DOE studying COVID-19 effect on marine environment pollution

August 25, 2020 - 17:59

TEHRAN – The Department of Environment (DOE) is implementing a plan to investigate the impact of the coronavirus on marine pollution, director of the marine pollution control office of the DOE has announced.

In order to continuously monitor the swimming areas of the sea, we are implementing a plan to check whether the disease increased or decreased marine pollution, Ziaoddin Almasi stated.

The National Headquarters for Coronavirus Control has prepared guidelines on the country's swimming areas sanitation, which will be observed in cooperation with the Ministry of Health and the Ministry of Interior, he explained.

He went on to say that although coronavirus issues are supervised by the Ministry of Health, the DOE must carry out continuous monitoring in terms of water pollution, which plan to monitor farther areas during a longer period of time to compare water pollution before and during the pandemic.

The plan aims to check how the marine pollution changed since the onset of the outbreak, of course, it does not investigate the virus presence in the sea, but its consequences, like sources of pollution which might be sewage or tourism, he said.

There are 101 swimming areas in the three northern provinces of Golestan, Mazandaran, and Gilan, and if there is a problem in them and the National Headquarters for Coronavirus Control requests their closure, he concluded.

COVID-19 positively affects nature

Following the outbreak’s effect on the spread of pollutants throughout the world, most people have experienced unprecedented shocks, and for the first time in a row, greenhouse gas emissions, fossil fuel consumption, air, land, and water traffic have dropped dramatically during the pandemic.

And this shows how much people's lifestyles are at odds with what they call “global resilience”.

The declining human traffic in nature and the outdoor environment has significantly reduced the amount of noise pollution and earthquakes produced on Earth, making it easier for geologists to study the Earth's outer crusts.

The wildlife population of many countries has declined by 29 to 40 percent over the past decade; but in the wake of the epidemic, improvement and a consequent increase in wildlife populations indicates.

One of the reasons for wildfires in rangeland and forests was camping and the presence of tourists in natural habitats, but now with the cessation of the tourism industry in most parts of the world, has sharply decreased.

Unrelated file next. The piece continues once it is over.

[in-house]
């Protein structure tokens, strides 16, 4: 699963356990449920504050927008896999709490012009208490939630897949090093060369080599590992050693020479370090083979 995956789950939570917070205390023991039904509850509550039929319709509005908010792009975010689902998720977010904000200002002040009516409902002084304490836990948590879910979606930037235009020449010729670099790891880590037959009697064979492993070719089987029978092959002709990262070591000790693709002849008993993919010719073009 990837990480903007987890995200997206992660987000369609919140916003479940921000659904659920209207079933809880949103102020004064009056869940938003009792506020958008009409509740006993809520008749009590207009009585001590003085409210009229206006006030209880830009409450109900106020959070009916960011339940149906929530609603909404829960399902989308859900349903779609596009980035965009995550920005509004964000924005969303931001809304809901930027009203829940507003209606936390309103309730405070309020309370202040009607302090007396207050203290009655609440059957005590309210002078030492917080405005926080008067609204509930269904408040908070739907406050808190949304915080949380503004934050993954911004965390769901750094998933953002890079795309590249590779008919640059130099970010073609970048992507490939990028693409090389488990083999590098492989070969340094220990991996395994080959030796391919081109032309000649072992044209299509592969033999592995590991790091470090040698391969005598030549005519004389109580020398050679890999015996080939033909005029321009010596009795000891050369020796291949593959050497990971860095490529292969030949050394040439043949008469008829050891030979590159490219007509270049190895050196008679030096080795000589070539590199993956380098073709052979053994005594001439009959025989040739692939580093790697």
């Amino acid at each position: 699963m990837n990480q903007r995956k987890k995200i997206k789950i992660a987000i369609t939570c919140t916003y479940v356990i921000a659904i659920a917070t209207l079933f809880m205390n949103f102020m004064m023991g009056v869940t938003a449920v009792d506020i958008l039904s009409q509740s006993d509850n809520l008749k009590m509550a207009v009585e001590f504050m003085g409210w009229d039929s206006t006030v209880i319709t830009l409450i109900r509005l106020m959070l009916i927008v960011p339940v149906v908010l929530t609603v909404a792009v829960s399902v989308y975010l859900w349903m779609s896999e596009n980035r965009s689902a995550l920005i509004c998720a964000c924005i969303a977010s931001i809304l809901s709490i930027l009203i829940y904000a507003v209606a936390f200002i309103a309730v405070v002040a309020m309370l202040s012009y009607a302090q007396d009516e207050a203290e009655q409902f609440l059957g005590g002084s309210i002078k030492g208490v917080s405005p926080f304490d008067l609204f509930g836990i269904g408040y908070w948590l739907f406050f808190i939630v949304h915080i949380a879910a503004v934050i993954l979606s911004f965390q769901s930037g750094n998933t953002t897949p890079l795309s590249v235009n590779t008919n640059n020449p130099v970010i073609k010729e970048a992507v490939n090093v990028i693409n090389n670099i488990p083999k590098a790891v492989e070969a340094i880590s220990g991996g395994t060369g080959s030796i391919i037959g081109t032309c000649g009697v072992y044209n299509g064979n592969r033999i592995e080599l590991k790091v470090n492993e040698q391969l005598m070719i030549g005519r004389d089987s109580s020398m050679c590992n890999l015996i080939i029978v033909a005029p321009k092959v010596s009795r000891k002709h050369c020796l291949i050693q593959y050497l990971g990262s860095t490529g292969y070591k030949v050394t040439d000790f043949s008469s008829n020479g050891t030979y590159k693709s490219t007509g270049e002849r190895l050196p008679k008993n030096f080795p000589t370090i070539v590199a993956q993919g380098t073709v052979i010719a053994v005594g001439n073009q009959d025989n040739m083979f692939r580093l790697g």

Human-caused post-coronavirus crisis 

Binge fear buying was clearly cited as people rushed to pharmacies to lay their hands on either N95 or a simple surgical face mask to protect themselves, the wave even reached medical gloves and detergents.

Many manufacturing companies have gone into overdrive to produce more such personal protection equipment; while an exact shelf life period is dependent on what specific material the gloves are made of, a general rule is three years for disposable natural latex gloves and up to five years for disposable nitrile gloves.

That means more and more waste ends up in landfills despite the environmental threat these kinds of hazardous waste can cause both for the environment and people.

Detergents are the second choice for people to prevent novel coronavirus infection, and these days many consumers are rushing to get these items from stores and shopping malls.

Detergents with certain compounds can be harmful to health as much as they can relieve people of disease.

Excessive consumption of detergents is a risk factor for the environment in addition to water and soil resources; wastewater from these substances enters our life cycle and can come up with a health hazard.

Until recently, it was widely believed that antiseptics do not cause any harm, and do not affect human health or the environment. However, after conducting numerous studies and tests, some of their risks which can be caused by the excessive use of household antiseptics have emerged.

Some of these risks include affecting the environment, where it has become clear that some of the substances used in household antiseptics, especially aerosols, may contaminate the air. In addition, they are dangerous if applied to the skin continuously; though they eliminate harmful organisms, they also kill useful microorganisms located under the layers of the skin, which helps the cells to renew and wounds to heal.

Moreover, a recent American study has revealed a major surprise that might make using antiseptics a real public health hazard. The study revealed that they help to create advanced types of germs and bacteria that are difficult to eradicate, according to the Biblex website.


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